Monday, October 17, 2011

Dissatisfaction Invariably Causes Change

The above statement is a quote from a book that I wrote 4 years ago, “Gringos in Paradise: Our Honduras Odyssey.” However, this morning as I began to stretch into my first yoga posture, those words from the past floated through my awareness again. Perhaps it was because this was the first time in 3 weeks that I had made any effort to practice yoga. I was making time today because of pain.

The influences of our culture seldom teach us to move toward pleasure. Since change is inevitable, unplanned alterations are bound to occur which clash with our personal desires. The resulting conflict creates pain. In my situation, preoccupation with an upcoming trip and the resulting hours of restriction in planes and airports kept me uninterested in the usual practices that offer me pleasure. Things like quiet stretching and focused breathing.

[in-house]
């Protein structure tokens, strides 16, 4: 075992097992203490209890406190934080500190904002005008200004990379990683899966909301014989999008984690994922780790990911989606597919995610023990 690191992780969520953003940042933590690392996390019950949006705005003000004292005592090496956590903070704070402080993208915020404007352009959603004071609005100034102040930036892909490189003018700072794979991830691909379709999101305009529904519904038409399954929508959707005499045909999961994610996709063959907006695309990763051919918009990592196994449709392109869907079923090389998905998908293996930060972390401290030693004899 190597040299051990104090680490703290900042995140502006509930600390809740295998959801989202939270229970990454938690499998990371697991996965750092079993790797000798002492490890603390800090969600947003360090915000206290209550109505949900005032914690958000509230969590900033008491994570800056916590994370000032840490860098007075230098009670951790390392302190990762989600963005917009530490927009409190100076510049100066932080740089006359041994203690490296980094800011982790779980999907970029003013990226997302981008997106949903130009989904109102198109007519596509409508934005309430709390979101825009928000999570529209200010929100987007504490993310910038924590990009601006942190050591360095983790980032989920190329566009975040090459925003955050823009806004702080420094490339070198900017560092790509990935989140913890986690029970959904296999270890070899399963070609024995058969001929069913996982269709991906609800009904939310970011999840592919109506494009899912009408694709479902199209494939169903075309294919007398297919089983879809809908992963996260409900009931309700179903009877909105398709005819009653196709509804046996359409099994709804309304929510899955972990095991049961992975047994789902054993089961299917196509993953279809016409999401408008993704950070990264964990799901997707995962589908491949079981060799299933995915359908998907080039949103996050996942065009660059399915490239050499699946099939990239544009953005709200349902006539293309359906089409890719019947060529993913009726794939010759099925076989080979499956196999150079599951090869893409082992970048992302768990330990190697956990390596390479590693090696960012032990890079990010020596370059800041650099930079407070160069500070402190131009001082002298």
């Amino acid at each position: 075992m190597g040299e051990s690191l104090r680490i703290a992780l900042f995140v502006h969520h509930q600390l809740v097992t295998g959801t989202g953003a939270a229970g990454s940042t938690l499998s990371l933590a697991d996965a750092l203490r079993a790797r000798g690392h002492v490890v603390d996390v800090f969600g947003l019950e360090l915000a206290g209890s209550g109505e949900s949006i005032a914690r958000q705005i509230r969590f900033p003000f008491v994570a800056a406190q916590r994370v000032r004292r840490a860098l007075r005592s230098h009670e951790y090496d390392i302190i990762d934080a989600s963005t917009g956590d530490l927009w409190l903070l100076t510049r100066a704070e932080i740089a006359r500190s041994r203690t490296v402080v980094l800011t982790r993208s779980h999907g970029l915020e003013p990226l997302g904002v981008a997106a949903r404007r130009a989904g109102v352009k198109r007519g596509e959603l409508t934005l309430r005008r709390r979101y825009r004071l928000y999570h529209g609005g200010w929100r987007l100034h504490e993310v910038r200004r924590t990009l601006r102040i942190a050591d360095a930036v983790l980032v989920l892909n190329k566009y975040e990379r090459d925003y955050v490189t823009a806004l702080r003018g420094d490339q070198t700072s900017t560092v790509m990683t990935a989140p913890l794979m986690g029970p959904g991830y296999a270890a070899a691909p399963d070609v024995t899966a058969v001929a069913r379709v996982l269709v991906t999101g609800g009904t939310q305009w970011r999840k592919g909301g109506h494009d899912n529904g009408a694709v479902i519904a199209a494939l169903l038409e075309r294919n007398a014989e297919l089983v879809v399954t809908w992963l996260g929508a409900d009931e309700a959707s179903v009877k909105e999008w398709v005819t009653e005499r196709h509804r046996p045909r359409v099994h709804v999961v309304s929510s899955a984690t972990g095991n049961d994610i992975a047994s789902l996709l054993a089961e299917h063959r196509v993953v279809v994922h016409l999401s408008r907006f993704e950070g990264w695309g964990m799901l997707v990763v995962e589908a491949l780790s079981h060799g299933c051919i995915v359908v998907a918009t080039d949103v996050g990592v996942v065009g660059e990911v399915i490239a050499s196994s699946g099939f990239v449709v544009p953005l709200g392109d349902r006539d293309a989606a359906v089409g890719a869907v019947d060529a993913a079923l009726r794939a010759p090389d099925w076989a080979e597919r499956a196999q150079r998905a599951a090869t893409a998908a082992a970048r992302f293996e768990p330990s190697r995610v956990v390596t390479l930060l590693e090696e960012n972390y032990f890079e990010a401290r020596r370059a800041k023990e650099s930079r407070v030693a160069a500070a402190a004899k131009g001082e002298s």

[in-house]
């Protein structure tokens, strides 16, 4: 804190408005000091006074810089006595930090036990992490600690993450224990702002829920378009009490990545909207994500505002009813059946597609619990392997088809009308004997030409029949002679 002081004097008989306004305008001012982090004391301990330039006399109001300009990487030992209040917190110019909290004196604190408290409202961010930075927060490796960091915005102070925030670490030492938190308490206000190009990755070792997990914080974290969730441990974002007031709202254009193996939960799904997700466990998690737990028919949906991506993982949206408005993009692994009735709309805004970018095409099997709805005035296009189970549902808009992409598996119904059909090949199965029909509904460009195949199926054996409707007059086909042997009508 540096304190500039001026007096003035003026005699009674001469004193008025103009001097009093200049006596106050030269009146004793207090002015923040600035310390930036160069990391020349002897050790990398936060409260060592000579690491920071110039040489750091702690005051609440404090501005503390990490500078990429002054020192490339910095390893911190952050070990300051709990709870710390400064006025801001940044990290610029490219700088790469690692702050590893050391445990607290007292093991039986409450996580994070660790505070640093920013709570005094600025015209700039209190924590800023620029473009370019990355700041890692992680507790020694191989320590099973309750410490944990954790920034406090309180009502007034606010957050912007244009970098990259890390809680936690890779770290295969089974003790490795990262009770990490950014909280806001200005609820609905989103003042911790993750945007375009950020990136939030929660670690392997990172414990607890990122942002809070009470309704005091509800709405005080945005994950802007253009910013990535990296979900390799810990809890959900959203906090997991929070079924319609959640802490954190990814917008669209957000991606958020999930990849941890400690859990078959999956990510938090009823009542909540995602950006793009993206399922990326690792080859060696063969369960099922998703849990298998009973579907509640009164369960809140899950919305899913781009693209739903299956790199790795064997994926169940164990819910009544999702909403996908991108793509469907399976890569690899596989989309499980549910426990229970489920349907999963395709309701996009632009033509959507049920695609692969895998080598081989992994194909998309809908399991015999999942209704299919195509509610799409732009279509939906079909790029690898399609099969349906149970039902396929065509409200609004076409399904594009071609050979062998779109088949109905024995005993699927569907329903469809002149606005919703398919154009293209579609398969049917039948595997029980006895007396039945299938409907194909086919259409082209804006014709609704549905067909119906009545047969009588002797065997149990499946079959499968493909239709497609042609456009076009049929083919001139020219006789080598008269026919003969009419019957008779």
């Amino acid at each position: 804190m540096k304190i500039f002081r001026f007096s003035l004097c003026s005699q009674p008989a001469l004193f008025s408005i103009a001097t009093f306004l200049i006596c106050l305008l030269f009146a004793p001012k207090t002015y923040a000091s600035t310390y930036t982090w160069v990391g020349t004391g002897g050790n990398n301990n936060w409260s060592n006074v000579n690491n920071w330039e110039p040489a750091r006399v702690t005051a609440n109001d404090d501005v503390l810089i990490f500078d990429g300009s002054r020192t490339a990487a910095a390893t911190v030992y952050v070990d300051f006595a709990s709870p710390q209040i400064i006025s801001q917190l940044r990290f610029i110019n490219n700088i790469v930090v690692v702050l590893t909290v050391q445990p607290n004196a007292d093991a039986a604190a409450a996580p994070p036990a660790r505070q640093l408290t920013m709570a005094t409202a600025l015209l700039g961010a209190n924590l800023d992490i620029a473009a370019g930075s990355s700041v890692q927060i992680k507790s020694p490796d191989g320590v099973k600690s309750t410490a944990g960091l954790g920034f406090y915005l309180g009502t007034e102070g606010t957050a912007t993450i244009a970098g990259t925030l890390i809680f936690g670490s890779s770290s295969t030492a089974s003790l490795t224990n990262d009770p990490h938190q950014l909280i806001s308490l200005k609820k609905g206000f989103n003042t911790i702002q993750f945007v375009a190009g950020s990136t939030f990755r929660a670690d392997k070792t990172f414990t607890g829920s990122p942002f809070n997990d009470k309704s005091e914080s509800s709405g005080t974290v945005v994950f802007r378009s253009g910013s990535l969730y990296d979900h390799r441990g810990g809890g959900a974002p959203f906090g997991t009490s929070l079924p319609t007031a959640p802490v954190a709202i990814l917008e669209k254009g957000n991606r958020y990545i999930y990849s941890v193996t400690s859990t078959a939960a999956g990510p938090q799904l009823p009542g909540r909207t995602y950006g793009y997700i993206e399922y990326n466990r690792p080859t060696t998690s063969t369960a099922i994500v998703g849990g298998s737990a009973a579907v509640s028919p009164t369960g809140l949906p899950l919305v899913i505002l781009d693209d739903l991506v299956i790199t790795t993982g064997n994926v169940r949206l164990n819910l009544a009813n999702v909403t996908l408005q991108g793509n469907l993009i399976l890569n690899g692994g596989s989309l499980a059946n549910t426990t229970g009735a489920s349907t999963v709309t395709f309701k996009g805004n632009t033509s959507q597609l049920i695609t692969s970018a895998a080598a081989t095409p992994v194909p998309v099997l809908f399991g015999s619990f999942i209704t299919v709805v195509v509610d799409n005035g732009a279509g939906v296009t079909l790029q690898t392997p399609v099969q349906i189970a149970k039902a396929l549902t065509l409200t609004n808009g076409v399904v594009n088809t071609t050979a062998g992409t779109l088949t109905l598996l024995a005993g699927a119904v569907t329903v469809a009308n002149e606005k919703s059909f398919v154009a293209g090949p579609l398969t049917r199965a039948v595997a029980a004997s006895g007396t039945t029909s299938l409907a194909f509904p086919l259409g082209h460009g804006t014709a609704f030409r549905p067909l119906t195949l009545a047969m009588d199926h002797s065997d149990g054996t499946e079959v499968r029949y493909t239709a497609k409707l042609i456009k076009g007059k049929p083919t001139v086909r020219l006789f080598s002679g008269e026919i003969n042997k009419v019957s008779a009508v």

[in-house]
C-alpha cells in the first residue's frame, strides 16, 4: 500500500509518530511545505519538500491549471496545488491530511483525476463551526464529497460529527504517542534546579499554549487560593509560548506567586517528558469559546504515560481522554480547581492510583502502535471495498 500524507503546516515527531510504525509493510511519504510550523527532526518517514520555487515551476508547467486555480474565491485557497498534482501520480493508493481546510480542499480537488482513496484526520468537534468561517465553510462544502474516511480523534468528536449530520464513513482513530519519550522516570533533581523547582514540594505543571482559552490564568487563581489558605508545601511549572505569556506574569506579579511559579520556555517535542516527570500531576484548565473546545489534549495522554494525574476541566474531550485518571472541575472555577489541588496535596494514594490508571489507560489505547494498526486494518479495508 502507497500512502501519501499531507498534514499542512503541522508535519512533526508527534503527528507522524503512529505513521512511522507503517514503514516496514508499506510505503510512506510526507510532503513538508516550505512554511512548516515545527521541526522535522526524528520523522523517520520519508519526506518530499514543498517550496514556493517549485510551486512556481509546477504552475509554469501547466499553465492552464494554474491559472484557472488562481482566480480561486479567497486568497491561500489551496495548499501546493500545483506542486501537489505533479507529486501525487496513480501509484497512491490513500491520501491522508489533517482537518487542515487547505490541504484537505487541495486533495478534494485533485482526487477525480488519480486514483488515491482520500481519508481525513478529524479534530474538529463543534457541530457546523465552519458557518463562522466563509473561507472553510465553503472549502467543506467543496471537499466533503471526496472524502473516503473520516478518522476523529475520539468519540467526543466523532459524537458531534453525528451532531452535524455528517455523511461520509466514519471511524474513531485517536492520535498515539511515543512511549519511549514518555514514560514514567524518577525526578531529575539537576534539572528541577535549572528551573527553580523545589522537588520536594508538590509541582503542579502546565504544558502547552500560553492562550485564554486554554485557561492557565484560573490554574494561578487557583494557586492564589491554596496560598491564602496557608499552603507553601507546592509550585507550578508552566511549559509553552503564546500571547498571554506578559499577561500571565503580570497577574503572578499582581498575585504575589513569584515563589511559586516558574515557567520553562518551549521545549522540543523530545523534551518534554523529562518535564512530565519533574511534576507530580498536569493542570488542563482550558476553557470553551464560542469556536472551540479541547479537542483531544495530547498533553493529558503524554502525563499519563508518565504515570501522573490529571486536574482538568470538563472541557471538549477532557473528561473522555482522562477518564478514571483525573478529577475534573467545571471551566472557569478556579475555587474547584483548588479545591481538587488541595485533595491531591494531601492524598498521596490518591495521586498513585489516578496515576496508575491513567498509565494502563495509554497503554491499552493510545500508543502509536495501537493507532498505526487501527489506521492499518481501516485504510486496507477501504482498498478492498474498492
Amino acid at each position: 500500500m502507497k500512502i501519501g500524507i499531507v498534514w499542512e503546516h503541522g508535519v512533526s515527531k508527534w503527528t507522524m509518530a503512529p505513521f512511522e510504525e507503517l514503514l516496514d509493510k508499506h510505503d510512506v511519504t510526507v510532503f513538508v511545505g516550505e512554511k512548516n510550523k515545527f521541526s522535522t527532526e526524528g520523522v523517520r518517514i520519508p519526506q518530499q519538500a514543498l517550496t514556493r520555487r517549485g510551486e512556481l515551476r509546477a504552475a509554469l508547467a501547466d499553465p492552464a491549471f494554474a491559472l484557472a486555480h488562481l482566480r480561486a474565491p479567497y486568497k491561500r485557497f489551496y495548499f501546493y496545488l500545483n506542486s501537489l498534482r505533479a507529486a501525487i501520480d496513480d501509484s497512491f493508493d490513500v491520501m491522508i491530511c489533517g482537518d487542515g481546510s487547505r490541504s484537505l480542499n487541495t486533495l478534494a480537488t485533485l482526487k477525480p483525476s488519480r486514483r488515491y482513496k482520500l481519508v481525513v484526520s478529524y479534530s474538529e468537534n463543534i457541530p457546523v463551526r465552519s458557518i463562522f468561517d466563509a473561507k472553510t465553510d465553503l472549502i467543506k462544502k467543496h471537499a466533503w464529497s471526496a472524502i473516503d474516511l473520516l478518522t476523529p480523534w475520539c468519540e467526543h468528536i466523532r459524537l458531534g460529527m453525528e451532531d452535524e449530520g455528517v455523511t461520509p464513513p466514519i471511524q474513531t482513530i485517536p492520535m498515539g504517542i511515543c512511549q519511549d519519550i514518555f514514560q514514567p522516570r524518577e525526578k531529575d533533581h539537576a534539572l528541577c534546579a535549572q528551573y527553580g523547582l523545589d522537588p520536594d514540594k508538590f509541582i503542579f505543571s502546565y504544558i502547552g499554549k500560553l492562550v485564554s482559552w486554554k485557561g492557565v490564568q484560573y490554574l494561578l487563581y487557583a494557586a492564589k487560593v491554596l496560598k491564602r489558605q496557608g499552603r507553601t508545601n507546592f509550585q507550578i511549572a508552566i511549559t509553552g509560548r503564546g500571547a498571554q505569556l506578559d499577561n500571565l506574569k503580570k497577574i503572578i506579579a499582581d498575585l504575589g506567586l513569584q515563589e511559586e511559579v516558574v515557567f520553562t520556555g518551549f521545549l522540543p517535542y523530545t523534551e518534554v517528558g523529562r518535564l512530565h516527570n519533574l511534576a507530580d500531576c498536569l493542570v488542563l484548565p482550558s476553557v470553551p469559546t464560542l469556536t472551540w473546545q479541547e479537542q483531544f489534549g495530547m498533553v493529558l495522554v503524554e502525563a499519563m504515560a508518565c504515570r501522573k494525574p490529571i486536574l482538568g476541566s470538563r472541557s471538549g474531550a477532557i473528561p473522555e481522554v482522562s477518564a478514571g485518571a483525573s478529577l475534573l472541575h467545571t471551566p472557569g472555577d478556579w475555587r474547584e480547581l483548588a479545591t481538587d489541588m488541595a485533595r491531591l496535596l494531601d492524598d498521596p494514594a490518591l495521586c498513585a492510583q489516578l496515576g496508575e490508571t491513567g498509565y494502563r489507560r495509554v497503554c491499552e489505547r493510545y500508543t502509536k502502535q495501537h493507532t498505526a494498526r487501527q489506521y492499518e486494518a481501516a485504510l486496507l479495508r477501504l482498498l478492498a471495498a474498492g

I could have set aside time during my travels for those practices but I chose to surrender to the week. It was a week of eating for fun and living within the lifestyles of others. The sciatica and joint pain that returned due to those choices now leaves me faced with another decision. I can move from pain with shots and pills, or recommit myself to the personal practices that restore balance and bring about the pleasure of good health.

I once heard, “Nobody likes change except a baby.” Yet I have listened to plenty of babies cry while their diapers are changed. That leads me to believe that it is probably not the course of change but the feeling that we have no choice in the matter. When change comes from our admitted intent, we feel empowered. When ‘fate’ hands us change we feel victimized. Was I a victim of air travel and family practices or was I paying the consequences for placing my needs second? In not practicing the personal habits that make me feel good, I had surrendered my ability to cause positive change; the continued healing of my body.